Pictured above: Streets of Oxford
Today’s guest post is by emerging writer Darrelyn Saloom, who recently attended the Oxford Creative Nonfiction Writers Conference, and is offering up a 4-part narrative on the experience.
On a Wednesday in November, Deirdre Gogarty and I flew to Memphis at sunset and landed an hour later in darkness sprinkled with glittering lights. A minivan pulled in front of Delta’s Concourse B. Mike Stanton, photographer and self-described coffee evangelist, hopped out of the driver’s seat and loaded our bags into the back of the rental. Another writer/blogger/conference attendee named Louise Julig perched in the front passenger’s seat.
Mike drove Louise, Deirdre, and me to Oxford, Mississippi, in a vehicle that smelled of a finely, brewed bean. A full thermos and cups waited to be filled with our driver’s special blend. We poured. We drank. We shared stories. And then Mike took us to a tiny market/restaurant around eight o’clock that night. He ordered tacos for us in effortless Spanish. Hungry, we inhaled the best Mexican food I’ve tasted since my childhood in McAllen, Texas.
As homemade tortillas assailed my senses I entered a fictive dream. No longer in the real world but in John Berendt’s Midnight in the Garden of Good and Evil or Ellen Gilchrist’s In the Land of Dreamy Dreams. We drove around the center of Oxford called the square, a haven of independent bookstores, restaurants, churches, and courthouse. Our chivalrous driver then unloaded our suitcases at The Inn at Ole Miss and bid us farewell. “You’ll be seeing me around,” he said as he gave us his phone number in case we’d need a ride.
Thursday morning I awoke to blinding sunlight, trees bursting with color, and a hilly landscape that begged to be walked. Deirdre and I trotted down steep steps, passed an old train depot, followed sidewalks to the square. We feasted on books, roasted vegetable sandwiches, and High Point Coffee lattes. We crossed streets as courteous drivers stopped and waited. Everyone yielded: men, women, even students who looked too young to drive.
Later that day we attended Neil White’s pre-conference workshop. The author mapped out his approach to writing his memoir, In the Sanctuary of Outcasts. He handed out brochures and posted diagrams of Art & Craft. We connected dots from The Artist’s Way, by Julia Cameron and stared at our lopsided lives. Then we discussed Voice and David Sedaris, Details and Rick Bragg. Neil explained how his original 300,000 words had become 87,000. He brainstormed 150 titles before his intuitive wife pointed the way to the one he would choose.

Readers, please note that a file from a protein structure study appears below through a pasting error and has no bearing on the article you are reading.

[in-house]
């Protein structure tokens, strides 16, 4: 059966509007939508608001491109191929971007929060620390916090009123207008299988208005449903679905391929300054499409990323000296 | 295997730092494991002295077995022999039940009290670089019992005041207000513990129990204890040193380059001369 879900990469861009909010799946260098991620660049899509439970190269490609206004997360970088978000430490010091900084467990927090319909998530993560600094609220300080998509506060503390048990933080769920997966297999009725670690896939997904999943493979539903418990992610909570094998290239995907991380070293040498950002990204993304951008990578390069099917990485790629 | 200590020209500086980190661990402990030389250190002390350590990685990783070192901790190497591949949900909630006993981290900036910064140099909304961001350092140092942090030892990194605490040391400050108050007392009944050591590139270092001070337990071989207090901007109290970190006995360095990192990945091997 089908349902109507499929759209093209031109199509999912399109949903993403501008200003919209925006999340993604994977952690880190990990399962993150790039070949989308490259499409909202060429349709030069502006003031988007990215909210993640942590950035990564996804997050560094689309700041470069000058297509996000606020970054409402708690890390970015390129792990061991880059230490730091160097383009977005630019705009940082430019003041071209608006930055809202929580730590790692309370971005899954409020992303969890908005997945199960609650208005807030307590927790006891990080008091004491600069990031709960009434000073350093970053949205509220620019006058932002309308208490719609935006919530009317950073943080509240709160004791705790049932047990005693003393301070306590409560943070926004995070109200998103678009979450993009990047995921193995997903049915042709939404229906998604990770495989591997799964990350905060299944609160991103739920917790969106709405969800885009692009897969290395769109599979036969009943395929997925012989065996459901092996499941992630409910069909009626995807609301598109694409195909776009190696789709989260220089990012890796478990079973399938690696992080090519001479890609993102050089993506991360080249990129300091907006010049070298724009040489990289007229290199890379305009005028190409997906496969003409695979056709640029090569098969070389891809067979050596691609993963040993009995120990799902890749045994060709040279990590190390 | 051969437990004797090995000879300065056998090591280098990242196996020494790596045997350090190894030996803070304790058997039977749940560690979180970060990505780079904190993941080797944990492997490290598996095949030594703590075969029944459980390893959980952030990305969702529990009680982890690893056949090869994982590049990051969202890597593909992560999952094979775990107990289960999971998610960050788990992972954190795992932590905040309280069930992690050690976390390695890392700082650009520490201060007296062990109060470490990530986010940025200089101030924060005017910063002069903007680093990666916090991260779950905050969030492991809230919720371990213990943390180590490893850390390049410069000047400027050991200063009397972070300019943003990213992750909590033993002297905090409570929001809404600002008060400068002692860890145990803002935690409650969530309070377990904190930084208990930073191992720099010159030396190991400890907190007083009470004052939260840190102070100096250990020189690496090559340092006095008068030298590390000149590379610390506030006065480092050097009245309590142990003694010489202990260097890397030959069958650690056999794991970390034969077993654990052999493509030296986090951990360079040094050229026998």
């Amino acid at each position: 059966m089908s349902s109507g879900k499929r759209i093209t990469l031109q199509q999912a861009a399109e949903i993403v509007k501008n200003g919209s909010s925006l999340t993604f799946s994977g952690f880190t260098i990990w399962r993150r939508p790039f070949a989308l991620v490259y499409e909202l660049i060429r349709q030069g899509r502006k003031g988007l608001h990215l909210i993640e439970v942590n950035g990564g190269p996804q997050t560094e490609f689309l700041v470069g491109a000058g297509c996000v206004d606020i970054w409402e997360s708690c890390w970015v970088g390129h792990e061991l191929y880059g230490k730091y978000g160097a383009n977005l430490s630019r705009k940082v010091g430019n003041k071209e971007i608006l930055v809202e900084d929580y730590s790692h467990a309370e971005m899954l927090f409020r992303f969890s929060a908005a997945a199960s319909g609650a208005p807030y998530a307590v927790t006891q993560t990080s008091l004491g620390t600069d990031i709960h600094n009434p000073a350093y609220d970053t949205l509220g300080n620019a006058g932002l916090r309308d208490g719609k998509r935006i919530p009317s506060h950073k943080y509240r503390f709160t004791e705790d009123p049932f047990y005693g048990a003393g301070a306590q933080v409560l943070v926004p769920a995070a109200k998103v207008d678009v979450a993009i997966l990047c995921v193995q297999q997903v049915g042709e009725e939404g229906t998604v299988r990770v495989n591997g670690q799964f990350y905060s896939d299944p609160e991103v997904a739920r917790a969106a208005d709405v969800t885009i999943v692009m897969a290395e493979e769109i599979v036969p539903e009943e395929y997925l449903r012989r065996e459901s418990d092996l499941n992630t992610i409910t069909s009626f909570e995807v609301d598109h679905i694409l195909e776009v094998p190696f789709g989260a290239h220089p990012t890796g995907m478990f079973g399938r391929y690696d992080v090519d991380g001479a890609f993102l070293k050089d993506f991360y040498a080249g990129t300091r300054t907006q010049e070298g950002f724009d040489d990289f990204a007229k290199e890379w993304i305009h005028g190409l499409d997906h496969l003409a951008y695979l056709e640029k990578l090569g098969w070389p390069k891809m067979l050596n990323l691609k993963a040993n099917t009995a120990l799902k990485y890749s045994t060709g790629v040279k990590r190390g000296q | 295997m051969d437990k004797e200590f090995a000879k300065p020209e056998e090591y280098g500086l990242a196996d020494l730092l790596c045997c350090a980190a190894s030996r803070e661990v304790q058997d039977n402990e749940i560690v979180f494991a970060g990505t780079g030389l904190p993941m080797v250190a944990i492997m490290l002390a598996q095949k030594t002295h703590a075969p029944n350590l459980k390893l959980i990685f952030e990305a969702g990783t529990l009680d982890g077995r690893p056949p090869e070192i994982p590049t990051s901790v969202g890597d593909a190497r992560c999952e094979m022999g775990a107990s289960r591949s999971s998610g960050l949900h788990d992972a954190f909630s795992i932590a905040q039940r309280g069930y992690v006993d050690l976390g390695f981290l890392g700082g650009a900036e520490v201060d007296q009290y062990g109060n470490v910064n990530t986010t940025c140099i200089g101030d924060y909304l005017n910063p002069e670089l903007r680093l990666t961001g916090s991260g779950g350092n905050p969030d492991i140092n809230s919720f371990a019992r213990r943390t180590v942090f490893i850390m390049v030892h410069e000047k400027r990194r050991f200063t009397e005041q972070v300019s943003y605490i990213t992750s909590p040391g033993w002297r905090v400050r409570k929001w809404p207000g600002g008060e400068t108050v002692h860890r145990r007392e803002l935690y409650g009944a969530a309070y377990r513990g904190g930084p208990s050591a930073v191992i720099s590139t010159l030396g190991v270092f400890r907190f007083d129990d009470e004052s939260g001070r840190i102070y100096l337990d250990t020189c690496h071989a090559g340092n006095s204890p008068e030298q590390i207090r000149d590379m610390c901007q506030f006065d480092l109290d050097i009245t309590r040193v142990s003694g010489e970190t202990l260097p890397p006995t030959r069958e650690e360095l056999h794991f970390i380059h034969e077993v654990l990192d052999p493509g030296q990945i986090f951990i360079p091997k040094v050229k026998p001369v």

Just as the sun began to sink and brighten the trees, Deirdre and I rode a red double-decker bus to Off Square Books. We sat near a circular corner stage in fourth-row seats as Jim Dees introduced the house band, the Yalobushwhackers—this was Thacker Mountain Radio, a live broadcast for Rebel Radio 92.1 FM to be re-broadcast Saturday night on Mississippi Public Radio. Here I slipped deeper into my Oxford dream. I held onto my chair as Ian Frazier read from his latest book Travels in Siberia. Would someone please pinch me?
Taylor Hildebrand then sang a few original songs and Lee Gutkind, the “Godfather of Creative Nonfiction,” took the stage and performed as though he were in a play. He entertained with a story from his travel memoir Truckin’ with Sam. His reading evoked laughter as he humorously described physical problems he’d had which also made me worry like a mother or a wife. I’ve never seen an author execute a reading quite like Lee’s. Still in the fictive dream, no one had pinched me.
Next, the Bill Perry Trio played keyboard, drums, and bass. (Pictured above: bass player Keith Fondren.) They slid from blues to a funky jazz which transported me closer to home. I had to blink. But when I opened my eyes, I was not leaning on a bar in my hometown in Louisiana or some jewel of a dive in the French Quarter. Instead, I sipped wine in a bookstore on the square in Oxford, Mississippi. I’d been gorging on hors d’oeuvres before the main course arrived.
For the Oxford Creative Nonfiction Writers Conference did not officially begin until the next day.